My Constant Friend

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Transplant Day Nineteen
November 30, 2019

Sleep would not come easily last night. It occurred to me that I would probably struggle all night to get to sleep, and I began to hope for the coming of daybreak. As I drifted slowly into sleep, I did what I often do on sleepless nights. I began to sing a hymn, under my breath of course, careful not to disturb Fred’s sleep. I began to sing a Gospel hymn Fred and I used to sing many years ago. In our church, or in concert at other churches, “His Eye Is on the Sparrow” was one of the favorites every time we sang it. It was certainly one of my favorites and last night while experiencing a little pain, it came to mind that God was indeed watching over me and, as the hymn says, “Jesus is my portion, my constant friend . . .”

Of course, I also began whispering the Scripture text that inspired this hymn.

Are not two sparrows sold for a penny? Yet not one of them will fall to the ground outside your Father’s care. And even the very hairs of your head are all numbered. So don’t be afraid; you are worth more than many sparrows.

— Matthew 10:29-31 New International Version (NIV)

And then the hymn:

Why should I feel discouraged? Why should the shadows come?
Why should my heart feel lonely and long for heaven and home?
When Jesus is my portion, a constant friend is he.
His eye is on the sparrow and I know he watches me.
His eye is on the sparrow and I know he watches me.

I sing because I’m happy.
I sing because I’m free.
His eye is on the sparrow, and I know he watches me.

Let not your heart be troubled,” His tender word I hear,
And resting on His goodness, I lose my doubts and fears;
Though by the path He leadeth, but one step I may see;
His eye is on the sparrow, and I know He watches me;
His eye is on the sparrow, and I know He watches me.

Whenever I am tempted, whenever clouds arise,
When songs give place to sighing, when hope within me dies,
I draw still closer to Him, from care He sets me free;
His eye is on the sparrow, and I know He watches me;
His eye is on the sparrow, and I know He watches me.

I sing because I’m happy.
I sing because I’m free.
For His eye is on the sparrow, and I know He watches me.

I love learning the stories behind the hymns we sing. This is the writer’s story behind “His Eye Is on the Sparrow.”

Civilla Martin was born in Nova Scotia in 1866. Her husband was an evangelist who traveled all over the United States. She accompanied him and they worked together on most of the musical arrangements.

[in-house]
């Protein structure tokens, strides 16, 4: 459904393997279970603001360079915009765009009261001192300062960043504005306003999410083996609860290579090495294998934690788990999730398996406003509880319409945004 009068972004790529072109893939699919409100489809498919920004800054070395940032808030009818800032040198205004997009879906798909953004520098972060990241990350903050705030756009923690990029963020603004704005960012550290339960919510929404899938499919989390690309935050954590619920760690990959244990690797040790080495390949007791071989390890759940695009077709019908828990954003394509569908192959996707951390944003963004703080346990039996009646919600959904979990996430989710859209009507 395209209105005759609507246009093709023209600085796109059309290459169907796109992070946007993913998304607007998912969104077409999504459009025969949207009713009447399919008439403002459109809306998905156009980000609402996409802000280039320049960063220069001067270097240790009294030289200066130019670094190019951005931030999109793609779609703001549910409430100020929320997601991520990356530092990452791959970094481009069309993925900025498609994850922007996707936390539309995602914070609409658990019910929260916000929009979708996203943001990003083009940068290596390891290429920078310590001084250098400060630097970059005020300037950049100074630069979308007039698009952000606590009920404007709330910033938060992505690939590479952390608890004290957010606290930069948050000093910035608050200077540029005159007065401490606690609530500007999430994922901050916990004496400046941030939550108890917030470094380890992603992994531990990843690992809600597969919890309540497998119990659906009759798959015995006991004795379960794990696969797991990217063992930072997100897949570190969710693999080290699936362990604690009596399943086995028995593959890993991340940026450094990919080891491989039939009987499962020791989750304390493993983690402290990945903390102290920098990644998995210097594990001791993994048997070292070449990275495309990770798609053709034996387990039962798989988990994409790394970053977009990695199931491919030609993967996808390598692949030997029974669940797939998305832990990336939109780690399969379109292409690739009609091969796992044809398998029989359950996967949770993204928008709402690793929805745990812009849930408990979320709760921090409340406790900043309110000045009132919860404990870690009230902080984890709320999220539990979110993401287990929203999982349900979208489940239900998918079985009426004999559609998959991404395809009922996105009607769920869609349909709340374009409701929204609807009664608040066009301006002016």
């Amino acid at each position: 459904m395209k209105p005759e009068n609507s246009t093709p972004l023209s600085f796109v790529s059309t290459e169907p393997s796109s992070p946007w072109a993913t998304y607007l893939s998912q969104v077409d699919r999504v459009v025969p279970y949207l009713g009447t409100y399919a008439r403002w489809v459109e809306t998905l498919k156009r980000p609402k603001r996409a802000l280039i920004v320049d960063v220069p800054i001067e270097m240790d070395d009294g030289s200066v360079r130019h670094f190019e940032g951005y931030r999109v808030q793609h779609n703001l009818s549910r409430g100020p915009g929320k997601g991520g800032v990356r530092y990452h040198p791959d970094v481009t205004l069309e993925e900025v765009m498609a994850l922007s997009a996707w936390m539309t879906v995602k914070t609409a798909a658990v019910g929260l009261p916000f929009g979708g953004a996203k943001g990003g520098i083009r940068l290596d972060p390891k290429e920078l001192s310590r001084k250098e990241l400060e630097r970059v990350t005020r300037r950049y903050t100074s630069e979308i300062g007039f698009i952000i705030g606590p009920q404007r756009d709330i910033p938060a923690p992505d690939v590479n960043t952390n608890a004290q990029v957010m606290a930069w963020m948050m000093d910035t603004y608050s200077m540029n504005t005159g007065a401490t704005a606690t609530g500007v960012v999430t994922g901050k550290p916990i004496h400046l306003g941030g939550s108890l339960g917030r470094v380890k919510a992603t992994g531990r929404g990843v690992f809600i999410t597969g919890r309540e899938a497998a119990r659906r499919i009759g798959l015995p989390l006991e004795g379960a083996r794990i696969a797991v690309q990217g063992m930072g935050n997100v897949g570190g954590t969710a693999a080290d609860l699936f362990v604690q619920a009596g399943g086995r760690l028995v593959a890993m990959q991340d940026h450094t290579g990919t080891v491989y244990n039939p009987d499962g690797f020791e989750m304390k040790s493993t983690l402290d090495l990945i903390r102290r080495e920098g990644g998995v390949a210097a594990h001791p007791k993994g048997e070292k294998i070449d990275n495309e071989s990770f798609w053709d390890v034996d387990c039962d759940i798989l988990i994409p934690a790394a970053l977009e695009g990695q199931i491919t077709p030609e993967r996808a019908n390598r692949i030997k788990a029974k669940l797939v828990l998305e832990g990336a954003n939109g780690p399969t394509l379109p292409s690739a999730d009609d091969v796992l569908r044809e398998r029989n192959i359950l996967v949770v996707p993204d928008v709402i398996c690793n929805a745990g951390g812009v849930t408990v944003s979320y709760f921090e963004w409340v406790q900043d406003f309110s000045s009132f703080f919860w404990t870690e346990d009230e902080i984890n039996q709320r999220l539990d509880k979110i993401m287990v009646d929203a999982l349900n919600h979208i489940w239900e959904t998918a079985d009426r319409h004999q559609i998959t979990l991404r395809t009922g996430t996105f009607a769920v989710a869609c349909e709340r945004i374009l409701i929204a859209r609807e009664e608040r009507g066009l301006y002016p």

In 1904 Civilla was visiting a very ill friend. Although discouraged and sick, her friend remembered that God was watching over each sparrow and would certainly watch over  her. She shared with Civilla the words in Matthew 10: ” . . . don’t be afraid; you are worth more than many sparrows.”

Civilla was a poet and thought this would be a perfect idea for a poem. She jotted down the idea and by the end of the day, had completed “His Eye is On The Sparrow.” The entire poem was sent to a well-known composer of that day, Charles Gabriel. His lovely music has carried it all around the world in small churches and great crusades.

And then there is my story behind this hymn: that I learned it decades ago and sang it often; that it spoke comfort to me back then, just as it did last night when sleep would not come; that God has given me the gift I call hymn memory so that every time I need encouragement, the text of a hymn — usually every word of the hymn — comes to mind to comfort me.

For this gift, I give thanks to God. Daybreak did come this morning, but before that I was led by the message of “His Eye Is on the Sparrow” into a restorative night of sleep. And I know this truth in all my deep places: “Jesus is my portion, my constant friend.”

I hope you will take a moment to enjoy this video of the hymn.

Stitched Together

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At the moment, I am literally stitched together after a kidney transplant. I know everyone likes to tell how many stitches they have, but I can’t give you that detail because I can’t see my incision well enough to count them. It’s just as well. Those stitches don’t matter all that much. They certainly don’t matter as much as being stitched together by song lyrics, book quotes, adventures . . . and moonlight. What matters most is that I am pieces of all the places I have been and all the people I have loved.